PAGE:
I’m sure you know someone named John. They’re all over, aren’t they, these Johns. We have them in the New Testament, and we have them all throughout church history. In fact, it was six Johns that wrote the Scots Confession. But I want to talk to you about five Johns: five men named John in the New England colonies.
The first that we come to is John Eliot. He was born in 1604 in old England and died in New England in 1690. He studied at Cambridge with Thomas Hooker and then he moved to Boston. In 1631, he began a ministry and a church at Roxbury, and he began to turn his attention to the Algonquin Indians. Of course, his name is associated with the first Bible that was published in America, which was a translation of the Bible into the Algonquin language.
He died at the age of eighty-five, which was a very old age for folks who lived in the seventeenth-century. On his deathbed, he’s reported to have said, “Welcome, joy!” That’s the first John.
The second John is John Davenport. He was born in 1597 and died in 1670. He was the founder of the New Haven colony. He went from old England to Holland, eventually made his way to Boston, and finally made his way to New Haven, Connecticut. Just as there was Harvard College for the colony of Massachusetts, he had a dream of founding a college for the colony of Connecticut. That dream would come to fruition after his death, and that would be Yale College, founded in 1701.
Another John of the colonies is John Tennent. He has a famous father, William, and a famous brother, Gilbert. He was born in 1707 and died in 1732. He was trained in Neshaminy at the Log College, which was the college that his father had set up. The Log College in Neshaminy, Pennsylvania crossed over the Delaware River and, eventually, became the Log College of New Jersey, which eventually became Princeton University.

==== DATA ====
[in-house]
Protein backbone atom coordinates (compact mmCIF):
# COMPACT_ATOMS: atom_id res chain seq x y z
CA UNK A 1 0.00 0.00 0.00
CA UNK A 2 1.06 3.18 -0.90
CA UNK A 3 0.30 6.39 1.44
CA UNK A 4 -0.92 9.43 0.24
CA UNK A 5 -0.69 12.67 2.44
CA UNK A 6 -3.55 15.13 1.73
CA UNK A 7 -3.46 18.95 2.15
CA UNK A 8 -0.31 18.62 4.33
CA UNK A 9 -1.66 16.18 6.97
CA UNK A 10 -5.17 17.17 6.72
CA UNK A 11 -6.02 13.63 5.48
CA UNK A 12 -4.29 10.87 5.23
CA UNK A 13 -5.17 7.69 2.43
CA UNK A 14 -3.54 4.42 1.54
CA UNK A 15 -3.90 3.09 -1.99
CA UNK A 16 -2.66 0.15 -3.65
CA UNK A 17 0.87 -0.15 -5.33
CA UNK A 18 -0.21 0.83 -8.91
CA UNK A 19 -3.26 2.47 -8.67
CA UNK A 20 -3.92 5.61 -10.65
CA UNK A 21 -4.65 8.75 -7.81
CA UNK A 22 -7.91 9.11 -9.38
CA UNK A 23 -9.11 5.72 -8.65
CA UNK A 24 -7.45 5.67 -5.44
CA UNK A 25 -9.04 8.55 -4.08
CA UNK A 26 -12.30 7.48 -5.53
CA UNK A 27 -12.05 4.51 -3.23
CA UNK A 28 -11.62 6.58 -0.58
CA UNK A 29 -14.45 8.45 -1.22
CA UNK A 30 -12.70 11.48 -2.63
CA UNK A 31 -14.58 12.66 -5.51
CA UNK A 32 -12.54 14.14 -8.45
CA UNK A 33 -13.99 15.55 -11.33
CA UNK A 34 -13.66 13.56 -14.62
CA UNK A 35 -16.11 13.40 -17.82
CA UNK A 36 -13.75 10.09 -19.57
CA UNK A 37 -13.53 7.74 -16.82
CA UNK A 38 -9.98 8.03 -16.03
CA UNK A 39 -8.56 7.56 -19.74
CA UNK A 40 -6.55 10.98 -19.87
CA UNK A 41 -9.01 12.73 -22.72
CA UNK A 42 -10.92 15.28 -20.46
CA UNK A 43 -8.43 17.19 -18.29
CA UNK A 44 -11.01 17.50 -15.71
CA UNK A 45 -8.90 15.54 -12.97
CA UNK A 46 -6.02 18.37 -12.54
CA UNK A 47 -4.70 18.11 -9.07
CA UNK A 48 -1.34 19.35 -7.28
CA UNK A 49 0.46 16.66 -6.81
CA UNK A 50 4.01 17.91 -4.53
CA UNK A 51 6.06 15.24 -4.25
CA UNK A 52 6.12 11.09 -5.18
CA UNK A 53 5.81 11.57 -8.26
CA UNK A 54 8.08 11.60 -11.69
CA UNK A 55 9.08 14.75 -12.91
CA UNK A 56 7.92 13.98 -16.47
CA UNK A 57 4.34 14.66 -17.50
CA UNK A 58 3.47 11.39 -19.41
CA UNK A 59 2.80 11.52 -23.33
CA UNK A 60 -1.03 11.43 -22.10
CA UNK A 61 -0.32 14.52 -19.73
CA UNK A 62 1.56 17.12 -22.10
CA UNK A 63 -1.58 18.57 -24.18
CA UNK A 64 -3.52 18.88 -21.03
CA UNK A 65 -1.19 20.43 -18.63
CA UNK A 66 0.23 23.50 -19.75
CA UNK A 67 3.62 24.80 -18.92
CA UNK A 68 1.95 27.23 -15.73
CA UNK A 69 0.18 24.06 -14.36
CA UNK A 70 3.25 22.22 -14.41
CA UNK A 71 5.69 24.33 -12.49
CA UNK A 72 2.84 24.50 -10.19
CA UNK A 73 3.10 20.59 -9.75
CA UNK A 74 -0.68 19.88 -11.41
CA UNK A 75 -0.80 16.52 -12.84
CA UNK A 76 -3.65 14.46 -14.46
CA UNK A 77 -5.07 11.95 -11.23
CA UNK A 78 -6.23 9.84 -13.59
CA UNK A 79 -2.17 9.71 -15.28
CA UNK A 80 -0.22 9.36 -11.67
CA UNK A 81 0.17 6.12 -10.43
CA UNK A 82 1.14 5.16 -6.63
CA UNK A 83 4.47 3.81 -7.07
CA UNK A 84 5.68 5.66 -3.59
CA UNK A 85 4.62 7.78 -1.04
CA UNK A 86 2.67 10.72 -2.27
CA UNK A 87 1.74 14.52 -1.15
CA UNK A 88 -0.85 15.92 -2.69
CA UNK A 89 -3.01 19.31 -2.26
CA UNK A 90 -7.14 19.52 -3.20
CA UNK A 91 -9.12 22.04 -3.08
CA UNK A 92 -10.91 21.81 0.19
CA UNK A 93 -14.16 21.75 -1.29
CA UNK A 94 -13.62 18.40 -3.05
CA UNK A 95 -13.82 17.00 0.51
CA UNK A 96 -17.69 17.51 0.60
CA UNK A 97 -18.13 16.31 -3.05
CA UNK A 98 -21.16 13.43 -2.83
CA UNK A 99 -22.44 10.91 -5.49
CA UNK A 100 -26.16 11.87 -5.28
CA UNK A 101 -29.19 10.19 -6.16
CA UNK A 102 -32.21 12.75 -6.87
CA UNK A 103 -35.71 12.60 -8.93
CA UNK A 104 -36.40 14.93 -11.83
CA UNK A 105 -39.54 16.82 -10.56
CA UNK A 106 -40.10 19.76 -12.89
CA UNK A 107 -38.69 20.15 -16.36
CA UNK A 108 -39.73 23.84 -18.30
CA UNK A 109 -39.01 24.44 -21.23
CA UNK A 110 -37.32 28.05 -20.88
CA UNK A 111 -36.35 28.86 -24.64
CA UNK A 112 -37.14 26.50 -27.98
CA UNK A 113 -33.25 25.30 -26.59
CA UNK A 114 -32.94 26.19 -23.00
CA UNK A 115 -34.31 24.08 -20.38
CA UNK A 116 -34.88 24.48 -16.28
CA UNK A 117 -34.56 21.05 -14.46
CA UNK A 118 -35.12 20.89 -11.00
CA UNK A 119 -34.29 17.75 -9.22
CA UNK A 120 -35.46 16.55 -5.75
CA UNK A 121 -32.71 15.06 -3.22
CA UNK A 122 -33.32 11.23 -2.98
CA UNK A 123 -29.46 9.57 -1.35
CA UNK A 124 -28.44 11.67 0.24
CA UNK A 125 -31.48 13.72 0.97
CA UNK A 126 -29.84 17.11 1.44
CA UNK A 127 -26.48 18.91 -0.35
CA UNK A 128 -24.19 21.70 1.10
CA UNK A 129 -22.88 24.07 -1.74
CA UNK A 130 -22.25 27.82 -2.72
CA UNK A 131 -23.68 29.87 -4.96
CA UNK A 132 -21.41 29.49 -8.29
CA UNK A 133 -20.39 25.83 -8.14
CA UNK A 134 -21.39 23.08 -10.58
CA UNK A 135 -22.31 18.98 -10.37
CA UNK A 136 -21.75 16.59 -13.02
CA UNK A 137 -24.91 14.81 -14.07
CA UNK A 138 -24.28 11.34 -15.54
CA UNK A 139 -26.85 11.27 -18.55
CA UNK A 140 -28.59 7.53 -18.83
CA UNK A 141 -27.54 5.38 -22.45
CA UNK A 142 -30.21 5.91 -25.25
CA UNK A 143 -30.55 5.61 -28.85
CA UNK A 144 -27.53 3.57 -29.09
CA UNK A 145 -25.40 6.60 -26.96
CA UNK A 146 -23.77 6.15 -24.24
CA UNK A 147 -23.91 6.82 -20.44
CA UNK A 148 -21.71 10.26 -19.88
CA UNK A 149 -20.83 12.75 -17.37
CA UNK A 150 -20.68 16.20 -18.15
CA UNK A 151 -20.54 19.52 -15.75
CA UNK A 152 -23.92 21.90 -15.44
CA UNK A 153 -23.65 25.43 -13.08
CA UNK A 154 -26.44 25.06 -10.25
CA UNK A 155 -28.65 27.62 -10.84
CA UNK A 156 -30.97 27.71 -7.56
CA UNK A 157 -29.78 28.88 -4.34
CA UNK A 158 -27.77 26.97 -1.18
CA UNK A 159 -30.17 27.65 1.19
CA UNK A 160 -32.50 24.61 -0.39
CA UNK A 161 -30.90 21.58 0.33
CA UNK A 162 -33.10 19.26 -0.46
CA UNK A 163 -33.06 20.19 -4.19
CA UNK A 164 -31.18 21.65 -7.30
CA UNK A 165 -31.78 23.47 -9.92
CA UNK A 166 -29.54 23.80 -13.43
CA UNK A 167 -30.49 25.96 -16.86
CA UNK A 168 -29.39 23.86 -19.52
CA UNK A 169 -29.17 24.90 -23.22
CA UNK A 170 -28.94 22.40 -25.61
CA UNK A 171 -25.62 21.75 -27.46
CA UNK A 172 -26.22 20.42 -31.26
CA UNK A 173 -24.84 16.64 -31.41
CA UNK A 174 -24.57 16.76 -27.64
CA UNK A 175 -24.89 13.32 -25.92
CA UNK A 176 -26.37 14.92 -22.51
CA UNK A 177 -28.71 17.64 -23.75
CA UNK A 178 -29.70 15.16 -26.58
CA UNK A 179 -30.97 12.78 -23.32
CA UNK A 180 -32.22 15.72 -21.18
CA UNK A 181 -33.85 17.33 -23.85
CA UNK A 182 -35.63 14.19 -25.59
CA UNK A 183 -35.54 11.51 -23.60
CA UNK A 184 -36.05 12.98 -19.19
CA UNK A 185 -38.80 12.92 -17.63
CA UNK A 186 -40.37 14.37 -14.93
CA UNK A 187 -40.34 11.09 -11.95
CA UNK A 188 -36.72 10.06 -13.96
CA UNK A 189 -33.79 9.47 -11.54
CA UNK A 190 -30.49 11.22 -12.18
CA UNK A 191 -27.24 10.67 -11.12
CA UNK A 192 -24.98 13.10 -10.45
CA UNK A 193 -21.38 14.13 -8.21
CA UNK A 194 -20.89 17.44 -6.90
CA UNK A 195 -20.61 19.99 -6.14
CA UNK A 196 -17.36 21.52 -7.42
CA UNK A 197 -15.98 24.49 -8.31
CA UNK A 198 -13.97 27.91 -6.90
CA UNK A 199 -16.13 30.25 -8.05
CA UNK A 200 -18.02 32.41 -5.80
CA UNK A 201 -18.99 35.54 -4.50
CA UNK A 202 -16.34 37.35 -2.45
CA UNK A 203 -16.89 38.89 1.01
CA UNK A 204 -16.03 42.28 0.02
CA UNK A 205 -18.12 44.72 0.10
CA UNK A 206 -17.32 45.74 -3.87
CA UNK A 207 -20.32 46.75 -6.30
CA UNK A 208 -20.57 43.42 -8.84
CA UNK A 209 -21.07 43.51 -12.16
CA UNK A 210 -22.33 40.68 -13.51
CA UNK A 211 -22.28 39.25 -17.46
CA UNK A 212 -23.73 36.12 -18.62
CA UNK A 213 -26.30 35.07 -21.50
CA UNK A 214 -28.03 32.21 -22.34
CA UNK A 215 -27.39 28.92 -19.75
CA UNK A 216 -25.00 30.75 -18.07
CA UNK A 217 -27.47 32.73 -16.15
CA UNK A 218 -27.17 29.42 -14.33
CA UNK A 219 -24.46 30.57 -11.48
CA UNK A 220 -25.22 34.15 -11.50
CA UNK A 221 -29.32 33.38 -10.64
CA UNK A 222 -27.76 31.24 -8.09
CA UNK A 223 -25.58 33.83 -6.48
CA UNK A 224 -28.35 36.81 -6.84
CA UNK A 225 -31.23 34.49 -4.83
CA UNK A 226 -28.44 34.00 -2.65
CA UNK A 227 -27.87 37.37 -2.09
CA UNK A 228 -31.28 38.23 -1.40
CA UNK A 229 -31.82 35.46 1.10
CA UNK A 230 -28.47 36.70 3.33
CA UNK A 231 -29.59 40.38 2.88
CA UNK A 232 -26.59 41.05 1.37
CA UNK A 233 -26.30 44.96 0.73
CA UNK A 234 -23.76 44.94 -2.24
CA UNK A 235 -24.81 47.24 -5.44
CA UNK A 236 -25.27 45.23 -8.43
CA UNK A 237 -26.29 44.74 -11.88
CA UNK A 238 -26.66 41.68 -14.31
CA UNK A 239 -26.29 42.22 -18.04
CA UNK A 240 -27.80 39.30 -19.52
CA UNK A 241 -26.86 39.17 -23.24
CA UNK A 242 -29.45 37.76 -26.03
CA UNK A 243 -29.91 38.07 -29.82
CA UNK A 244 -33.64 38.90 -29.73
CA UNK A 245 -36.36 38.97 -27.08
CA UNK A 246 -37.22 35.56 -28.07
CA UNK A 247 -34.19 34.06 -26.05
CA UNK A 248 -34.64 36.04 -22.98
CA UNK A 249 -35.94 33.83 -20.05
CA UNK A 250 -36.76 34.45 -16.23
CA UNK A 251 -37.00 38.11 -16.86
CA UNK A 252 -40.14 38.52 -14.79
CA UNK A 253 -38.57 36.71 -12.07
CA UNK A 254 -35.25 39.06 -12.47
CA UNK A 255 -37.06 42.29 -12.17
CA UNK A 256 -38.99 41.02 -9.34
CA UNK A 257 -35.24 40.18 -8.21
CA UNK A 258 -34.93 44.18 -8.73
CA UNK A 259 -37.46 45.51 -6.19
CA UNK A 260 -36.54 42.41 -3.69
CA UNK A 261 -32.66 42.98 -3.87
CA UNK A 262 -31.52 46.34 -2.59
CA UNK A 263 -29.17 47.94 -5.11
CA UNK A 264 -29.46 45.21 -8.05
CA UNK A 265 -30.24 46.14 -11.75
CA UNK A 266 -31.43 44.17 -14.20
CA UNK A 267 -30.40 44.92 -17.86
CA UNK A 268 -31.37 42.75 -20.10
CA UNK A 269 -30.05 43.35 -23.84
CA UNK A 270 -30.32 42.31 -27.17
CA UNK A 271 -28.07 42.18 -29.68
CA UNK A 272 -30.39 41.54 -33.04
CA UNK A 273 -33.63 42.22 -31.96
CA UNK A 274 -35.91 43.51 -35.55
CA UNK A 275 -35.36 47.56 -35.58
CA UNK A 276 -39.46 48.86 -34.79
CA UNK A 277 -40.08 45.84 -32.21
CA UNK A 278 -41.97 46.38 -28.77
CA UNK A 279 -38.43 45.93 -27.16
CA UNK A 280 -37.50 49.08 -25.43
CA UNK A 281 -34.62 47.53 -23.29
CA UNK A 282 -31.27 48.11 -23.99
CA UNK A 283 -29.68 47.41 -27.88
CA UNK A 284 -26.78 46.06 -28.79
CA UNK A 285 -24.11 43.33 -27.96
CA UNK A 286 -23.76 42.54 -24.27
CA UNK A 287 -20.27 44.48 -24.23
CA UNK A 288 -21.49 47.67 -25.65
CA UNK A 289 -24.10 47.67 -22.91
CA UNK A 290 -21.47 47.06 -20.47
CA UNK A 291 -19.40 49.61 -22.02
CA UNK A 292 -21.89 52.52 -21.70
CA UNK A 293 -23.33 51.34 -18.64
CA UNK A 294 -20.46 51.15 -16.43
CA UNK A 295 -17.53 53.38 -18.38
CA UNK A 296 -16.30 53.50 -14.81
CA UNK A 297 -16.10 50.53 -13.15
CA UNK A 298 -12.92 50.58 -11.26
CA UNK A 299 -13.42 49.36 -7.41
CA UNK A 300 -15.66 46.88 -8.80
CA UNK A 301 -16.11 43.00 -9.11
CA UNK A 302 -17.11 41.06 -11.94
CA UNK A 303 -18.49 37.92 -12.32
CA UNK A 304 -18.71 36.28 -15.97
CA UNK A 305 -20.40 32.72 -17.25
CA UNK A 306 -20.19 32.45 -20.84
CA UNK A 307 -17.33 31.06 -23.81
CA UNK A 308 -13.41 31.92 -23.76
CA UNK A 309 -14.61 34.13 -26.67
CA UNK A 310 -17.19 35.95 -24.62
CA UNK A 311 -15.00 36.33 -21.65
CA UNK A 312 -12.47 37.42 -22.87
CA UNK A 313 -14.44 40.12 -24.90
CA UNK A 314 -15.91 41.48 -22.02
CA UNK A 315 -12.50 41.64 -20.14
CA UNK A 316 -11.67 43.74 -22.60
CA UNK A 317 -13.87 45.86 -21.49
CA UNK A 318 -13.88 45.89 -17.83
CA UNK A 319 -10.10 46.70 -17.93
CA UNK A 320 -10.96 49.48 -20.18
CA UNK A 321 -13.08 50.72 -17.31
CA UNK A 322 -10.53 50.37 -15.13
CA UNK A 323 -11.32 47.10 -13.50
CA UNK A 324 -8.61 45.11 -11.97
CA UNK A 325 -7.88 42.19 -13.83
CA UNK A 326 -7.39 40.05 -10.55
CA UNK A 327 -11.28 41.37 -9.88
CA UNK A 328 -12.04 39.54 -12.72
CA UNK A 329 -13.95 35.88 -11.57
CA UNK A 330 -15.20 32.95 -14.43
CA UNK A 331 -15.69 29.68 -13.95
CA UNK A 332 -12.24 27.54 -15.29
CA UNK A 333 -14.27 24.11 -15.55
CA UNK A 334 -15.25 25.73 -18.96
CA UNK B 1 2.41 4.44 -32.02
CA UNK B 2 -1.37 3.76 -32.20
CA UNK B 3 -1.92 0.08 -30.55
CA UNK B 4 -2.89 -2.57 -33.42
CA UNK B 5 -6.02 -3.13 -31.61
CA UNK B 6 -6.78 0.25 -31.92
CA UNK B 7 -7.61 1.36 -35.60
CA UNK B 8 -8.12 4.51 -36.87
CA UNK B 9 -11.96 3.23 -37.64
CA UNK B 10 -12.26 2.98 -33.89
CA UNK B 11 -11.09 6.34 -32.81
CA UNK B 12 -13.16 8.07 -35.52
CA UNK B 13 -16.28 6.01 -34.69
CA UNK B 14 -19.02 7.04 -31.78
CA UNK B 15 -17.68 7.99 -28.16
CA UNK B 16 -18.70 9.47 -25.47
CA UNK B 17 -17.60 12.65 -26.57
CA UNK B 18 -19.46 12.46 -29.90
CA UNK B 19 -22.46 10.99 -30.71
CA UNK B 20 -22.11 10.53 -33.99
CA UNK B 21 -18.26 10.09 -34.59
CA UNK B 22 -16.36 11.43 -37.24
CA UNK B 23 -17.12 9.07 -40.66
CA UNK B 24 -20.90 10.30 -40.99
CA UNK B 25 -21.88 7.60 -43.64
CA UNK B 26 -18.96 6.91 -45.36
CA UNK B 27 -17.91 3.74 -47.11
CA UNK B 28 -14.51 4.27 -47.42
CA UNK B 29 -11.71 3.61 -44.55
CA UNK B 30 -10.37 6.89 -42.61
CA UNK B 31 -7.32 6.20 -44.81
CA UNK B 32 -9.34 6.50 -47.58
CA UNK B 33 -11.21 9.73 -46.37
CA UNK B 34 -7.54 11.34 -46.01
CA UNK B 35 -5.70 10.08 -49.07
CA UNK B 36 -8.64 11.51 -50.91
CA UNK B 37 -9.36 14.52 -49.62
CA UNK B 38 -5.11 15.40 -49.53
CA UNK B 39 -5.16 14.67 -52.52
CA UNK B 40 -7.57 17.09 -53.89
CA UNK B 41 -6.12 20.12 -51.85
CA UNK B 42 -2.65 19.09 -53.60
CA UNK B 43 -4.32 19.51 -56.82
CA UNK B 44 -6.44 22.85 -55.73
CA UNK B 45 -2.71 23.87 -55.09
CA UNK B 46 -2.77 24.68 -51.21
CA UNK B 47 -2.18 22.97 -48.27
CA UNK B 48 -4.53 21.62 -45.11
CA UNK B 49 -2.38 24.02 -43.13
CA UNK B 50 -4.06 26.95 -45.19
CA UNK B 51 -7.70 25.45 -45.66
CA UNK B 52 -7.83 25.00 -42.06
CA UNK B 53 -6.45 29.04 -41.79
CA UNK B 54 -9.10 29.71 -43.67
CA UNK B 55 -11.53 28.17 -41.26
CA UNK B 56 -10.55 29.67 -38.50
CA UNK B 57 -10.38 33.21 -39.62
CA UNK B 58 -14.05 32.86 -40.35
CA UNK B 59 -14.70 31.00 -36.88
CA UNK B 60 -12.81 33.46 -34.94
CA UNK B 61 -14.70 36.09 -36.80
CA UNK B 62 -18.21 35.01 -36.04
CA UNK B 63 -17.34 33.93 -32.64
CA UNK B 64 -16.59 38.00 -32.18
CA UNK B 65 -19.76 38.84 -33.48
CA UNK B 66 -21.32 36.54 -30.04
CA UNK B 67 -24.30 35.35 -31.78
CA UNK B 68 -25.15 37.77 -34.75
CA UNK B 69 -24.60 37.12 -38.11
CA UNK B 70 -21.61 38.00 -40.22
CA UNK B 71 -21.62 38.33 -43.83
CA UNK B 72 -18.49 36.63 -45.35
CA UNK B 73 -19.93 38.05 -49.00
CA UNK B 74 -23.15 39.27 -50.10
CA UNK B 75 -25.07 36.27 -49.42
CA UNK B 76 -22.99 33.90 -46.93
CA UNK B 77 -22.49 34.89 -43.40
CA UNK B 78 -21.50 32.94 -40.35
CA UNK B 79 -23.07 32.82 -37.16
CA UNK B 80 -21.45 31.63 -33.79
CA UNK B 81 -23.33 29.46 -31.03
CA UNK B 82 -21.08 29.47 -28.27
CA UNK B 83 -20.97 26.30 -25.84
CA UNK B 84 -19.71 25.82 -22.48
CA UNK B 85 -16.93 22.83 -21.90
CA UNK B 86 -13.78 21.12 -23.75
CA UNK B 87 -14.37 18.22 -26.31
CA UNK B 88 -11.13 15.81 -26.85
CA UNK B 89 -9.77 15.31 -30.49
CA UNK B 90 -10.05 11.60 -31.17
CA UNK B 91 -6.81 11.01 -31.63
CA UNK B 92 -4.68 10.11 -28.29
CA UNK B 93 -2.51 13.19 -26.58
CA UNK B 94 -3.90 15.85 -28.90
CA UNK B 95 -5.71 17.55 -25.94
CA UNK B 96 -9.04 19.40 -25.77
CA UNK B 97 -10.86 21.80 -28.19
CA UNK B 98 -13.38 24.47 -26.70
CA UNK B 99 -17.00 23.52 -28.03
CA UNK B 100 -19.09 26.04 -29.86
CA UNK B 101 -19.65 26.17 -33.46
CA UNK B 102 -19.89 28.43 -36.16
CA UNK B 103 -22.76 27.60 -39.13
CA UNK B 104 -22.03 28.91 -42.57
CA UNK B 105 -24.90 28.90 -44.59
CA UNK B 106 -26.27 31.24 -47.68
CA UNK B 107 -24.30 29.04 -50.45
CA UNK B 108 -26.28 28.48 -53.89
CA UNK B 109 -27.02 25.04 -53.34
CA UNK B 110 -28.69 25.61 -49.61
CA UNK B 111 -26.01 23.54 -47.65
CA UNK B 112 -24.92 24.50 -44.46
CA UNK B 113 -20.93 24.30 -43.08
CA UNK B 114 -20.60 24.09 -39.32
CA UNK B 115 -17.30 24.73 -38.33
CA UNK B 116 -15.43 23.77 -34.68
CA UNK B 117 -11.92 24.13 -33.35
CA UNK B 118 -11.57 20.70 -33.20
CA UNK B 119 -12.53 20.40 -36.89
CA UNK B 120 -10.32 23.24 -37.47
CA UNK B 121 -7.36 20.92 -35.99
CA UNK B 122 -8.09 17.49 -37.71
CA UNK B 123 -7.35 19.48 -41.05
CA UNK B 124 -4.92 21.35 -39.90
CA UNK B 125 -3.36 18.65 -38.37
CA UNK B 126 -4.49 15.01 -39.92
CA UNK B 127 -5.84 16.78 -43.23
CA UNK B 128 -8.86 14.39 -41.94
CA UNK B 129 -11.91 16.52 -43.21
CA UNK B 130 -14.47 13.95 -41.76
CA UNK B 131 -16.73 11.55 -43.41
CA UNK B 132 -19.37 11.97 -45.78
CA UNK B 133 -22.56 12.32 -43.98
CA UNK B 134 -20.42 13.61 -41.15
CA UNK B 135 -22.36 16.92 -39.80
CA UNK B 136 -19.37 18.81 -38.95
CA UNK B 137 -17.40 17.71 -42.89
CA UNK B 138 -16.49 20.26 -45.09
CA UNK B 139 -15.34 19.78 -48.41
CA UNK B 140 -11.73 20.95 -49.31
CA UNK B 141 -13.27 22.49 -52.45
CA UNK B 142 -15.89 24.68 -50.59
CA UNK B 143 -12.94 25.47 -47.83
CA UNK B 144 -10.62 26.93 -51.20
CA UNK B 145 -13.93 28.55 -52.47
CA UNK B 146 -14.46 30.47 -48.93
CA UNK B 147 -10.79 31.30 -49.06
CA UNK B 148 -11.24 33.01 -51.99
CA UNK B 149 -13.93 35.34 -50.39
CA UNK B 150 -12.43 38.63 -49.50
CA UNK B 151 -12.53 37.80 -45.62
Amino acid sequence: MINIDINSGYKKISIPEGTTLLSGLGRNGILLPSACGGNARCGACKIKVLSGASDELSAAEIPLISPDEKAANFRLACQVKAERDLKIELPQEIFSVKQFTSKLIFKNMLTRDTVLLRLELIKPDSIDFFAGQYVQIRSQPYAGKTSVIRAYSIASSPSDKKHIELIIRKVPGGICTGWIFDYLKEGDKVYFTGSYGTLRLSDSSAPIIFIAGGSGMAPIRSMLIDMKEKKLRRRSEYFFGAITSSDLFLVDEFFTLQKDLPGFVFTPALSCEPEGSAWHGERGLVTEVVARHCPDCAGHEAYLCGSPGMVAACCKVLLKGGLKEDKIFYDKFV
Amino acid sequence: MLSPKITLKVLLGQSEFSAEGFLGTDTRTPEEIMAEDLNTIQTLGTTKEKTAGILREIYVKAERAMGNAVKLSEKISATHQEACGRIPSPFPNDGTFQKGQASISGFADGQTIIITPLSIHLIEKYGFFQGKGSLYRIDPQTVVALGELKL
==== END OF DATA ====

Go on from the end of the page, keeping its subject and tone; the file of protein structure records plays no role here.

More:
He went on to serve in a Presbyterian church. To give you a little insight into John Tennent, he spent four days agonizing over his sin before he was converted. However, his life after his conversion was full of joy that far surpassed those four days of agony. That’s John Tennent, our third John.
The fourth John is John Brainerd. Now, you’ve probably heard of his brother, David Brainerd. David Brainerd, of course, was the missionary to the Delaware Indians and to the Susquehanna Indians in Pennsylvania and New Jersey. He was a missionary to these Indians for two years, and we know a lot about David Brainerd. But here we have his brother, John Brainerd, who was a missionary to the Indians for a far longer time. He established a school during his missionary work, and for a long time, he was a trustee of Princeton College. He at one time had a circuit of seven churches that he preached in, among these were what was called “praying Indians,” who converted Native Americans to Christianity.
Well, that brings us to our fifth and final John. Now, his English name is John, but he was actually a Mahican Indian named “Wauwaumpequunaunt,” but they simply called him John. He was a translator for yet another John, John Sergeant, who founded the mission work there in Stockbridge, Massachusetts. When Jonathan Edwards was kicked out of his church in Northampton, Massachusetts and went to Stockbridge in 1751, John Wauwaumpequunaunt served as his translator as well.
There you have it, the five Johns of colonial New England.